When I think of my family and how we operate—what they mean to me—‘unit’ is the best way to describe it. There are many of us, but we move as one to be there for each other. My family unit has seen me through every chapter of my life: the good, the bad, and the ugly. Having their unwavering love and support has been one of the secrets to my success. The richness they add to my life is something that money could never buy.
The deep roots of my family’s legacy date back as far as I can remember, and the consistency and presence of my family are cornerstones of who I am. I was born and raised in Savannah, Georgia. My immediate family consisted of my mother, father, brother, and my sister. My dad was my mom’s first boyfriend, and my parents have been married for over 60 years. Mom and Dad exemplify what it means to commit and weather life’s storms together.
My father built the house that we grew up in, and my parents still live in that home. There is something deeply symbolic and meaningful about the fact that my father built the very walls that house our childhood memories. In creating a home for us, my father literally built our family legacy with his bare hands. My dad is one of five children; he and his brothers, Uncle Raymond and Uncle Willie, built the home. My Uncle Willie lived across the street. Decades later, my dad and uncle are still neighbors!
Having extended family so close felt like having an extra set of eyes to help keep us out of trouble—and an extra set of arms to embrace and love on us. Their proximity was such a blessing to us growing up; they really were—and still are—our village. For example, every year my aunt and uncle give me money for my birthday, and they have done so for as long as I can remember. On my sixteenth birthday, they gave me $16. On my seventeenth birthday, they gave me $17. I won’t say how much they gave me this year, but it’s the sweetest tradition that makes me smile and warms my heart. It’s those little things that serve as a perfect example of the many ways my family fosters a culture of showing up for each other.
Now that my father and three of his siblings are in their 80’s, and one in his late 60’s, I hold our family memories and traditions nearer and dearer to my heart. Every family dinner, vacation and holiday are forever etched in my memory. Raising my children also has deepened my appreciation for those memories and the strong family ties that bind us. I have put great effort and energy into ensuring that my children have the same closeness with my siblings, and my family members put the same effort and energy into maintaining close relationships with my children as well. For example, my parents and siblings came to the hospital when all my children were born. I want to continue that legacy and tradition of showing up for each other with my children and grandchildren.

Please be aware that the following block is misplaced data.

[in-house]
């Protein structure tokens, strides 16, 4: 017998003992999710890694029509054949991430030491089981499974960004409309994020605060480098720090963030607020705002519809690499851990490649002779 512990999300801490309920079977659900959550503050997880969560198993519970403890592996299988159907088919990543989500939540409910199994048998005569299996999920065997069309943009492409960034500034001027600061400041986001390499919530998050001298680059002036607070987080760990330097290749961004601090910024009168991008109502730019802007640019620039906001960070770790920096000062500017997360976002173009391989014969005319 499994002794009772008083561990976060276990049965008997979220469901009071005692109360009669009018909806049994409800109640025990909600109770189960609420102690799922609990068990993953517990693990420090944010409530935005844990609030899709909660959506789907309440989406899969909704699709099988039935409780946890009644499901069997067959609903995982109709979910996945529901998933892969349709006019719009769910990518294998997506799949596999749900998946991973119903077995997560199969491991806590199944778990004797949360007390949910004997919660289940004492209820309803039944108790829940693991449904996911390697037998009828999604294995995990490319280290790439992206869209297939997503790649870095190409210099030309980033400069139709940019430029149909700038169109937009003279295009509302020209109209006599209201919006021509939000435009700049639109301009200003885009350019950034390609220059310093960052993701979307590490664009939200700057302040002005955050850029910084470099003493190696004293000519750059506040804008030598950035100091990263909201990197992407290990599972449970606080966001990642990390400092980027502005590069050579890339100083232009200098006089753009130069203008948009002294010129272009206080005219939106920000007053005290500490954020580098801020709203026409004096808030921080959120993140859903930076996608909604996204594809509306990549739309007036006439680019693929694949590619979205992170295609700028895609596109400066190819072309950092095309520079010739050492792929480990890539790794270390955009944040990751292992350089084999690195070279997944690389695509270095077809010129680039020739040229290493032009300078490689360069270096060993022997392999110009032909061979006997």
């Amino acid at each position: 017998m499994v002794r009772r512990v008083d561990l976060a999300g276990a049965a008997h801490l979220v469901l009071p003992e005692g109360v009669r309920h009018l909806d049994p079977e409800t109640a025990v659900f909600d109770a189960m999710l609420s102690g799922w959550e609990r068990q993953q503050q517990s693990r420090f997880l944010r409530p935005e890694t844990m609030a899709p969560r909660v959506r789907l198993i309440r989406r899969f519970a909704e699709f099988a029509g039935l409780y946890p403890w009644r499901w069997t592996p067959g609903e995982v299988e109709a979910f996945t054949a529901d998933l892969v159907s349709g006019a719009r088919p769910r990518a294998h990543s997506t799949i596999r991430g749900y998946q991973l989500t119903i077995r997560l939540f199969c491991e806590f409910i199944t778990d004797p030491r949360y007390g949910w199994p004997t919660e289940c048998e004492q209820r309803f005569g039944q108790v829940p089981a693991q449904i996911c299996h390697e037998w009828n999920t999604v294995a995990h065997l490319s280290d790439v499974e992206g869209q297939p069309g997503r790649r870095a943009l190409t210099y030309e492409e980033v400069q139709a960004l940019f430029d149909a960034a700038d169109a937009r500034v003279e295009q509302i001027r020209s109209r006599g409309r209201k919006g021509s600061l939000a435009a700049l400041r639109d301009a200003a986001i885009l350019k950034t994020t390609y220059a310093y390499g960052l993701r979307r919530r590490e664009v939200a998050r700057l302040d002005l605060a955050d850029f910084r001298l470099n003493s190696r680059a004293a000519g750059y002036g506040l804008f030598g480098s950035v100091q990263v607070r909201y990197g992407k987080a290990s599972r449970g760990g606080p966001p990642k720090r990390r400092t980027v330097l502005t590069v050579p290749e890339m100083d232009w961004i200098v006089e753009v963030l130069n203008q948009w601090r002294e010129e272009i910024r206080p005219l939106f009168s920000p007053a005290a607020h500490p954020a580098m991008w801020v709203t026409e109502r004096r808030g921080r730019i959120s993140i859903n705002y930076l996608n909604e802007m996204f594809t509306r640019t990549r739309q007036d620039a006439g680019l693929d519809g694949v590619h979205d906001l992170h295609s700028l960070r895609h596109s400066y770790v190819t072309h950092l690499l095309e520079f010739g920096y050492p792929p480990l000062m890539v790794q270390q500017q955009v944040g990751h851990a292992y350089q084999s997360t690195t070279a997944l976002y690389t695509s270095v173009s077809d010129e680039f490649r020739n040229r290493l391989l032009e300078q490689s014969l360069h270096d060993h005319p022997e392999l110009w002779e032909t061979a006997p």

One of my favorite things about my dad and his siblings is that at various times throughout the years they have worked together in our family business. My dad started his construction company 54 years ago, and for a period of time, my uncles—and one of my aunts—worked there. Today, nearly six decades later, my siblings still work in the business. Working in the family business together, my dad, aunt, and uncles showed us the power of family unity. They taught us that we can accomplish more together than we can on our own. They also taught us the importance of saving, investing, and owning real estate. By working together, they showed us that maintaining our close bond, through thick and thin, would continue our family legacy long after they were gone.
As we get older, we develop a greater appreciation for family. We start to understand the lessons they taught and realize the reasons behind some of their words and actions; we grow to appreciate their sacrifices. Most importantly, we feel more love and compassion for them as we age. Unfortunately, it often isn’t until elders get up in age that we start to realize just how short and precious life is. Be sure to give your loved ones their flowers now, while they can still smell them.
What lessons and legacies are evident in your family?
What traditions would you like to start or continue with your loved ones?Leave a Comment